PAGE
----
“AS OF A NOW” shows Baltimore rowhouses not vacant, but full of generations of “quiet stories”
Film, debuting at Light City, honors the cultural memory of the city’s black residents amid demolition and development
Above: Projected onto a replica of an abandoned rowhouse, Elissa Blount Moorhead’s “As of a Now” aims “to honor the century-long history of African-American life in Baltimore.”
Baltimore artist Elissa Blount Moorhead aims big with “AS OF A NOW,” the unique blend of animation and live action she is debuting at Light City tomorrow:
“I hope my work can articulate and re-present what I see as the multiplicity and nobility of every-day Black life trying to piece itself together,” she writes in the booklet accompanying the 15-minute film.
Projected onto a 10′ x 7′ replica of a vacant building, it’s a cross-sectioned view depicting “vernacular life, movements, and the ways people conduct familiar rituals such as family care, gathering, grooming, mourning, conflict, and celebration.”
They’re tender and powerful images for a shrinking city which now has, by official estimate, 16,000 vacant houses (and more than double that, according to some experts).
And where the razing of blighted rowhouses is celebrated by government and some community leaders, but also questioned by those who raise issues of gentrification and displacement and ask whether longtime residents will benefit from demolition-based policies.
Maryland Gov. Larry Hogan and Baltimore Mayor Catherine Pugh, for example, assembled the media at the 1000 block of North Stockton Street in Sandtown-Wincherster last month.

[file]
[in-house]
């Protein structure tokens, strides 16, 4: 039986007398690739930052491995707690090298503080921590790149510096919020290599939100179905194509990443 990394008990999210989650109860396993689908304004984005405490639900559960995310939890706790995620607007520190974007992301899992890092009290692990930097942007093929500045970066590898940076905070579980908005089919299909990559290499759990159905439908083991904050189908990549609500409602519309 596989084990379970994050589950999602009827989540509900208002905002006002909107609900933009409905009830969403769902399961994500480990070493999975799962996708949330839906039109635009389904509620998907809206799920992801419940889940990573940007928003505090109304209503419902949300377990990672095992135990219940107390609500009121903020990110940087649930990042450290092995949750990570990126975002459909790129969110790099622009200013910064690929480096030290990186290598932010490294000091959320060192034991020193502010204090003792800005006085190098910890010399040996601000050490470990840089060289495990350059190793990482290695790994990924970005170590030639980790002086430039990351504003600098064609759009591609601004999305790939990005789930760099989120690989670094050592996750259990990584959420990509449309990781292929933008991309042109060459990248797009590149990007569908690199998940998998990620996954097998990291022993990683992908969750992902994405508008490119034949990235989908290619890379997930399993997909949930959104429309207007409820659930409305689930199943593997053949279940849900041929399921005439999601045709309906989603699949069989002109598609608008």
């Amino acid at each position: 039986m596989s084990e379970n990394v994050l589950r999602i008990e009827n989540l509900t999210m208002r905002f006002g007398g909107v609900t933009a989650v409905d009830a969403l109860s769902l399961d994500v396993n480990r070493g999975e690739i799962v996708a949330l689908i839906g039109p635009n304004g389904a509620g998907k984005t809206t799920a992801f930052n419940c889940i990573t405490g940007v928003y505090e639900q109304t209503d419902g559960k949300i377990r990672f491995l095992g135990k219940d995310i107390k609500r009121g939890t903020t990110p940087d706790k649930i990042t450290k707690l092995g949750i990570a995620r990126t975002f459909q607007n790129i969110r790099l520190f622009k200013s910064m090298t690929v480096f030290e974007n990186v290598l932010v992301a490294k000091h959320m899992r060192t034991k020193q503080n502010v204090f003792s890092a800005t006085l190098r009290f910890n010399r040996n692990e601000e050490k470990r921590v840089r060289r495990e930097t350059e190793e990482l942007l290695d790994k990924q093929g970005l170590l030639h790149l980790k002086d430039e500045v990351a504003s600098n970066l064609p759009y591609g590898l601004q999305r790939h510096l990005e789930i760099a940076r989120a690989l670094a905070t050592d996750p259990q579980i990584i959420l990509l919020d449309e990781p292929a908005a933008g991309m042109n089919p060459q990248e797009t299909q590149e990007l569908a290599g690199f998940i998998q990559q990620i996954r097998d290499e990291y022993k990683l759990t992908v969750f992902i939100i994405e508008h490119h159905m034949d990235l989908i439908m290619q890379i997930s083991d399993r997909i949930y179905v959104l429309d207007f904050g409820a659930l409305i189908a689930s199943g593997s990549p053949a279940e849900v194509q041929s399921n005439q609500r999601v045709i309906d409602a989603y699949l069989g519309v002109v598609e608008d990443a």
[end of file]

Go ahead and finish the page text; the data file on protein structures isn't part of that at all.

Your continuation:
The event was the razing of a block of two-story rowhouses built between 1886 and 1896, undertaken as part of the state’s city-wide demolition initiative, Project CORE.
AS OF A NOW uses artifacts and images to challenge people to see something else besides dilapidation and cleared land.
“The quotidian and meditative images inspire the public to re-imagine their meaning,” Moorhead wrote, “and give voice to the remaining communal memories that are familiar and sacred and celebrate their evolution over time.”
Dignity of Day-to-Day Life
Moorhead’s film (#38 on the BGE Light Art Walk, at Pier 5 on Pratt Street) is just one component of this year’s Light City – Baltimore’s annual outdoor festival celebrating art, entertainment innovation.
Now in its third year, Light City runs from tomorrow, April 14, through Saturday, April 21, at Baltimore’s Inner Harbor.
(The Neighborhood Lights program, providing illuminated arts experiences in 14 neighborhoods, took place from April 6-8.)
A fixture on the Baltimore arts scene, Moorhead was for a time the executive director of the Station North Arts Entertainment District.
She is a founding partner of TNEG Films, which creates films and time-based installations. One of them was the Jay Z’s “4:44” video, which Moorehead co-directed with Arthur Jafa, her producing/director partner.
“The film challenges the notion, in the face of gentrification, that urban buildings are neutral, commodified spaces.”
In a television interview, Moorhead said she wanted viewers of AS OF A NOW to see the challenges, disappointments and triumphs of “families that have been here since Frederick Douglass.”
“It’s really about telling quiet stories, particularly of people of color or maligned communities in general, who are often portrayed in sort of dramatic or comedic spaces,” she said.
“This film is really about day-to-day life, and so it’s not a story line that’s linear where lots of things happen,” she said.
Instead, she said, the piece dwells on the mundane “to sort of be able to see what our humanity is like when there’s not a gaze, a particular gaze.”